7D Footage - Colour Changes when encoded at DVinfo.net

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Canon EOS Crop Sensor for HD
APS-C sensor cameras including the 80D, 70D, 7D Mk. II, 7D, EOS M and Rebel models for HD video recording.


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Old October 6th, 2010, 04:57 PM   #1
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7D Footage - Colour Changes when encoded

thought this deserved a separate thread.

as explained on my other thread, I currently import my footage and run through Mpeg Streamclip as it's an easy drag-drop as opposed to the FCP process which I still don't get my head around!

One thing I have noticed - my quicktime footage as it is raw when imported looks fine, but when converted to ProRes 422 through Streamclip or even through FCP, it comes out quite different, darker, deeper, more saturated in the reds. Can anyone explain this? Is there a way to retain the more raw look as it was shot?

I've seen the Philip Bloom vid where he strips the colour settings back to a softer look to enable more flexible colour correction, but I've never altered this and just stuck with the normal settings as I can't afford the time to colour correct every clip that I'm taking!

Anyway, would be interested to know about this. Thanks
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Old October 6th, 2010, 10:57 PM   #2
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I noticed the same thing when I first exported clips...but only if I play one of them before editing. In other words, if I just click and play one of the ProRes 422 clips, it looks more saturated. But when I drop it into the timeline, it looks the same as the original. After editing and exporting the final master, the color is still OK. At first it drove me nuts, but the end result is all I'm after, so now I ignore it.
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Old October 7th, 2010, 07:47 AM   #3
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Without knowing much more detail what you are experiencing is a shift in your Gamma settings.

First you need to address your monitor display and your platform, which we do not know. How can you know what you are seeing is true on your display? Is your display calibrated for 1.8 or 2.2 gamma? Are your applications set for the sme gamma output? Between FCP and the rest your gamma setting will change.

Check your Quicktime settings and switch preferences to display 2.2 gamma. Use this gamma setting in any other programs that involve H.264 files.
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Old October 7th, 2010, 09:06 PM   #4
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Basically, I never trust any computer monitor to show true color. Don't use one for CC.

Only a true Pro evaluation NTSC/PAL monitor will show you what is really going on. And you need scopes too to really correct color.

You need a Kona, BM, Matrox or similar to output SDI or component to a Pro monitor and scopes ideally.

If your output is for web only, then computer monitor is OK. Just remember different systems are different gamma, mostly old Macs were 1.8 (lighter less saturated) and PC's are 2.2 (darker more saturated). Current Macs are basically 2.2 now.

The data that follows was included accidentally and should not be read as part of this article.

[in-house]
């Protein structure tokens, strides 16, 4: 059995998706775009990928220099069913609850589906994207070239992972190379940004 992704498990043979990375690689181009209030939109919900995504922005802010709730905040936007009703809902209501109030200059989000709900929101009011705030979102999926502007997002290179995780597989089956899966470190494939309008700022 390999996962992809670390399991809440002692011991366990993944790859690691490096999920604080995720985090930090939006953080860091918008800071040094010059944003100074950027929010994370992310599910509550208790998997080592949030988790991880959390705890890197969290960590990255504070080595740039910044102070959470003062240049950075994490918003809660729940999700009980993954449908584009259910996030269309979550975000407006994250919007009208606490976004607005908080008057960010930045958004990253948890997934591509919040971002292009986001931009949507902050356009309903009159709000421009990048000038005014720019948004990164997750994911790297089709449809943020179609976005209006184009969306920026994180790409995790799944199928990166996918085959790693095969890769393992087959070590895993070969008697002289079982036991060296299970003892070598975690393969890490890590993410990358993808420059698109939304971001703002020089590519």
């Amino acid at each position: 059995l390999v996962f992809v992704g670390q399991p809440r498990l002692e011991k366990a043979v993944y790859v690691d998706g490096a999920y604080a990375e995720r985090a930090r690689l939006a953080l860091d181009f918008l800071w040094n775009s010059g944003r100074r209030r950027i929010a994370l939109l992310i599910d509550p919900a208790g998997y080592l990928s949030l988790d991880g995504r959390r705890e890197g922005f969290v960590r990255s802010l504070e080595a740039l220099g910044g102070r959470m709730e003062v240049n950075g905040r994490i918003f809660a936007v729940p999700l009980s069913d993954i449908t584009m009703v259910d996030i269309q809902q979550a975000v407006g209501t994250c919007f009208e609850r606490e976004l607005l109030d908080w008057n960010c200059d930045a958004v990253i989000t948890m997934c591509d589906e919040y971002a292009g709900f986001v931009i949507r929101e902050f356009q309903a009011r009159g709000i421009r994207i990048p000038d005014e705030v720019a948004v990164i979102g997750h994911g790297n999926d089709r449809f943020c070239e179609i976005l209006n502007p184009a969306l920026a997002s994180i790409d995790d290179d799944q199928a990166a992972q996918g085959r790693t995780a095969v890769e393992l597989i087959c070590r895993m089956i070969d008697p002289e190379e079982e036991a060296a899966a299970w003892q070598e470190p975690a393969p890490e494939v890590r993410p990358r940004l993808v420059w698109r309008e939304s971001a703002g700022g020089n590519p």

I know this may not help but it is the way it is. If your video looks like other video on the WEB then you are probably OK for the web, but broadcast video is a whole different ballgame. Similarly if you make DVD's and they look like commercial DVD's on your TV then that is probably OK for DVD's. But real CC takes some real equipment. Apples Color is good for grading but you really need a good monitor to know what things really look like.
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Old October 8th, 2010, 04:50 AM   #5
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Martin,

John is right, you are witnessing Apple's infamous gamma bug. The solution will depend on your set-up and the version of QuickTime and Final Cut you are running. Tell us more and I'm sure someone can help.


Olof,

NTSC and PAL are standard definition video formats and have different color space to HD. Viewing HD in PAL will tell you nothing at all...
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Old October 8th, 2010, 11:46 AM   #6
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Liam, I was trying to keep it simple.

When I edit I actually monitor on both NTSC SD and HD Pro Evaluation Monitors. I use AJA or Matrox MX02 for outputting both at the same time. I use HD-SDI for HD output.

I deliver a lot of projects in SD still especially commercials for TV and those have to be legal, thus the NTSC and scopes comments.

HD also needs to be legal 0-100 IRE for broadcast. and the only way to be assured of that is to use scopes and a Pro HD Evaluation monitor.

In my suites we use the JVC DT series monitors, they are a very good value and picture is very good you will spot any problems right away, like this one:
JVC DT-V20L3GZ Verite 20" 3G HD-SDI/SDI Studio DT-V20L3GZ -


I find it really helps to use Pro monitors for Bluray authoring as well. I also check final products on several HD Plasma and LCD consumer TV sets before final products are released.

If you only use consumer TV's for CC you have no way of really knowing what you have. Matrox now does have away of simulating Blue only and a set of controls to adjust a consumer monitor like a pro monitor from your computer. This actually works pretty well, but it does not replace a Pro monitor for critical work. It does make it possible to set your consumer monitor to a pretty correct colour.
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